Students as Partners Interview with Dr Vincent Tong
What is your working definition of Student-Staff Partnership (SSP) or Students as Partners (SaP)?
My working definition of SSP is working in partnership with students based on mutual inspiration and mutual growth. It’s also the message I would like to give to colleagues who are interested in trying SSP/SaP. Mutual inspiration and mutual growth? It’s really that good. Need a lot of extra effort and time? Once you have tried this values-based approach, you will never ever go back.
What metaphor would you use to describe the relationship with your student partners?
Coral and fish on the Great Barrier Reef. Who is coral and who is fish? Students and academics are a bit of both most of the time. It needs both to exist and needs both to flourish.
Can you share a specific project wherein you engaged in student-staff partnerships? Tell us more about the project?
In UCL, a book project was conceived with the idea that students work with academics and other staff in a consortium of partnerships to widen the impact of scholarship of teaching and learning. We launched our R=T (Research equals Teaching) initiative at UCL to advance research-based education through student-staff partnership. It is part of the UCL Connected Curriculum initiative. Apart from promoting research-based education across UCL, the activities jointly led by the students and staff in the R=T initiative were designed to help the student teams prepare, write and edit their chapters on connecting research and education through learning. The student author and editorial teams have worked with the R=T core staff team throughout the book project, adding another dimension to the Student-staff partnership.
Student and staff teams in the consortium conducted student-staff partnership activities in six stages:
- Student author team co-hosting university-wide discussion events on research-based education with a team of invited researcher-educators (the ‘R=T Professors’)
- Student author team conducting focus groups, and writing up their findings and critical reflections with their partner R=T Professors and the R=T core staff team
- Student author team peer-reviewing their book chapters using the guidelines from R=T core staff team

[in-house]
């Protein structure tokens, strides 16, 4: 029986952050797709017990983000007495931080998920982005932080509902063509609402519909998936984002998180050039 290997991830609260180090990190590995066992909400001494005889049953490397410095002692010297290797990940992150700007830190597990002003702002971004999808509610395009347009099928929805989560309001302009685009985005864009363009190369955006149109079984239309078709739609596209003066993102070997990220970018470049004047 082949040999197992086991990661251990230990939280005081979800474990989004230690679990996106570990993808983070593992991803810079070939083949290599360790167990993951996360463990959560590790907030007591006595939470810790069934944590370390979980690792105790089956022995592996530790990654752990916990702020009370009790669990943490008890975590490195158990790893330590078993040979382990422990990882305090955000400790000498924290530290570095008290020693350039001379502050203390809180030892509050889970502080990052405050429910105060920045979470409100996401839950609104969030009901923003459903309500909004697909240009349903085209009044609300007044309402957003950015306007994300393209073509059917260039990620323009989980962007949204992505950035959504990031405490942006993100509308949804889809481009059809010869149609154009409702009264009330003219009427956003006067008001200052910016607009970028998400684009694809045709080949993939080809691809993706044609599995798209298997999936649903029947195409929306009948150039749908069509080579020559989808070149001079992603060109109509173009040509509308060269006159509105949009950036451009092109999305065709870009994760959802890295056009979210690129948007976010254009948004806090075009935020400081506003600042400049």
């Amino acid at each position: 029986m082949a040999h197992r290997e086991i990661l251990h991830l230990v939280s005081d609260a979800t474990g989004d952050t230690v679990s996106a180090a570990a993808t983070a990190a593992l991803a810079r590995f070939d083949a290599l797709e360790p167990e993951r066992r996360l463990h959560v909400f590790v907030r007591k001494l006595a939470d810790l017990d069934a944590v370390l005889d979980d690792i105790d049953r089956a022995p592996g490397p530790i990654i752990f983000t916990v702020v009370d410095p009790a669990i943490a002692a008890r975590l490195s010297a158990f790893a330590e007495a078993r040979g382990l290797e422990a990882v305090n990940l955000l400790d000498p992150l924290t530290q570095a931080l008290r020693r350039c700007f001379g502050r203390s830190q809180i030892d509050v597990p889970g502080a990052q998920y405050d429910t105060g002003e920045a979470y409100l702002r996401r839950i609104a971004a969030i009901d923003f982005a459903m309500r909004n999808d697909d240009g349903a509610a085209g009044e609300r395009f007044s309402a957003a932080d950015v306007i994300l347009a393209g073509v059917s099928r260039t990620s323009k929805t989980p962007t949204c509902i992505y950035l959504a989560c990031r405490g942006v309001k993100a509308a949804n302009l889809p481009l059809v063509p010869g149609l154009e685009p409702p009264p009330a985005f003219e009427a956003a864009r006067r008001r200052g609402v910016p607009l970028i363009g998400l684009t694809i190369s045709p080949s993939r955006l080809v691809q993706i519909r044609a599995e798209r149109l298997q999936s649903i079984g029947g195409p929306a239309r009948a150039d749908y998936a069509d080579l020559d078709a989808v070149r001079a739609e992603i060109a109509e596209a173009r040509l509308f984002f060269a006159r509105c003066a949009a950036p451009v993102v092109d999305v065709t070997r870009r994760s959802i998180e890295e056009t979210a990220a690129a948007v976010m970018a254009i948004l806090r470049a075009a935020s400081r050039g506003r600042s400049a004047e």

- Student editorial team co-developing a common framework on research-based education through student-staff partnership (the ‘R=T Framework’) with the R=T core staff team
- Student editorial team working with the R=T core staff team on writing editorial commentaries based on the R=T Framework
- Lead of the student editorial team working with the R=T core staff team to write the lead introductory pieces for the three sections of the book
What lessons did you learn or what benefits did you see from engaging in student-staff partnerships?
Working with students closely in these learning communities for our own development as teachers – asking students to help ‘teach’ us as a group how to teach, to put it in a somewhat provocative way – can be radical. This involves challenging the very core of the role of teachers and students, and pushing the frontier of student-staff partnership. In this project, we and students co-developed the R=T Framework which summaries the key challenges, opportunities, and principles in research-based education through student-staff partnership. Among the five principles, we found that it is the most important to change the “traditional relationship between academics and students”. A detailed explanation of these is available in the book, Shaping Higher Education with students – Ways to Connect Research and Teaching.
What did your students gain from the student-staff partnership?
One of the student co-authors, Joe, had found the partnership to be an effective method of improving teaching and learning experience in higher education. With that partnership, he gained the authority, confidence, and experience to articulate his idea about teaching and pedagogy. He also considered the partnership with staff as a preparation for a future academic career which “undoubtedly helped me secure my first academic position”.